"A gay man who survived #orlando hate crime can STILL show up to work in FL tomorrow and have his boss fire him simply because he is gay."
Singer Clay Aiken, June 12 in a posting on Twitter
As the motive behind the deadly June 12 shooting at a gay nightclub in Orlando was still being debated, singer Clay Aiken took to Twitter to characterize it as a hate crime and report that gays can be summarily fired in Florida simply because of their sexual orientation.
"A gay man who survived #orlando hate crime can STILL show up to work in FL tomorrow and have his boss fire him simply because he is gay," Aiken tweeted.
For this fact check, we will look at whether Florida really offers no job protection to gays and lesbians.
The short answer: Aiken is mostly correct when it comes to Florida as a whole, but he's wrong to suggest that there is no protection anywhere in the state.
Federal law does not protect the employment rights of the LGBT community, nor does the state of Florida.
However, thanks to city and county law, members of the LGBT community do have employment protection in some areas of Florida.
Currently, 10 counties and 19 cities, including Tampa, St. Petersburg, Miami, Miami Beach, St. Augustine, Sarasota and Orlando, have passed protections for gay workers, according to Frank Penela, communications director for the Florida Commission on Human Relations.
Penela also reported that although state law doesn't specifically reference LGBT status in employment, "the Commission will accept some cases under sex-based discrimination. Allegations of gender identity/transgender discrimination, for example, can be viewed as sex discrimination."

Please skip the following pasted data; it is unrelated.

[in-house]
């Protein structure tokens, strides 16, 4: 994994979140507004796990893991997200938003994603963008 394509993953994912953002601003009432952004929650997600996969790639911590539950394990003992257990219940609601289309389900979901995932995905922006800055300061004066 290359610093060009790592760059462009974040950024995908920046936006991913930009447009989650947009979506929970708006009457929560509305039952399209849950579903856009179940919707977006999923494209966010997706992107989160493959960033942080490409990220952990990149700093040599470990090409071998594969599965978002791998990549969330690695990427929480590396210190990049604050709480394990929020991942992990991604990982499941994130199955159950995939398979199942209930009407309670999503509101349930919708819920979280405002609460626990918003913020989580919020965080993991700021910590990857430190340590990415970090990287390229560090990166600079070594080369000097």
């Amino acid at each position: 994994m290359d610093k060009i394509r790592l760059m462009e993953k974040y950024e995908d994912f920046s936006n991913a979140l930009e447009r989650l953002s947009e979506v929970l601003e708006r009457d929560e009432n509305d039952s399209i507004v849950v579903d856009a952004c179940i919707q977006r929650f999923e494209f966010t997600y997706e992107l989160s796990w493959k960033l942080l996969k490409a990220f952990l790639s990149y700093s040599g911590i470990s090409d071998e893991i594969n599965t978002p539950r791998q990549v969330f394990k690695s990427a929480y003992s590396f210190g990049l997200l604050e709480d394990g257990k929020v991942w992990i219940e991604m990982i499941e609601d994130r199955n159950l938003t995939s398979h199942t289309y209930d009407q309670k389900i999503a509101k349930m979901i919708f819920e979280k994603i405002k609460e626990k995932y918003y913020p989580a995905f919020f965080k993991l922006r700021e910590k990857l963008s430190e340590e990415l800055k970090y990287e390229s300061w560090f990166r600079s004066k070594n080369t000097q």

Aiken spokesman Josh Pultz noted that bills designed to add protection for gender identity and sexual orientation died in Florida's House and Senate in 2016.
"Regardless of existing employment antidiscrimination ordinances protecting LGBT in at least 31 municipalities, covering as many as 15 counties in the state, the state does not provide such protections — leaving LGBT workers in as many as 52 of the 67 counties without any protection from being terminated because of their orientation," Pultz said in an email.
"Clay's comment stated nothing more than that a gay man in Florida can still be fired for being gay. It did not specify any certain municipality and therefore is factually accurate," he wrote.
According to the American Civil Liberties Union's website, 22 states and the District of Columbia prohibit employment discrimination based on sexual orientation. The District and 19 states also ban discrimination based on gender identity. That makes Florida one of 28 states with no statewide protection against discrimination.
So Aiken's point is generally true across the state, because gays and lesbians lack protection from employment discrimination under state law and under federal law. However, 19 Florida cities often offer protection to gay workers, including the city of Orlando. Another 10 counties also offer protections.
We rate Aiken's statement Mostly True.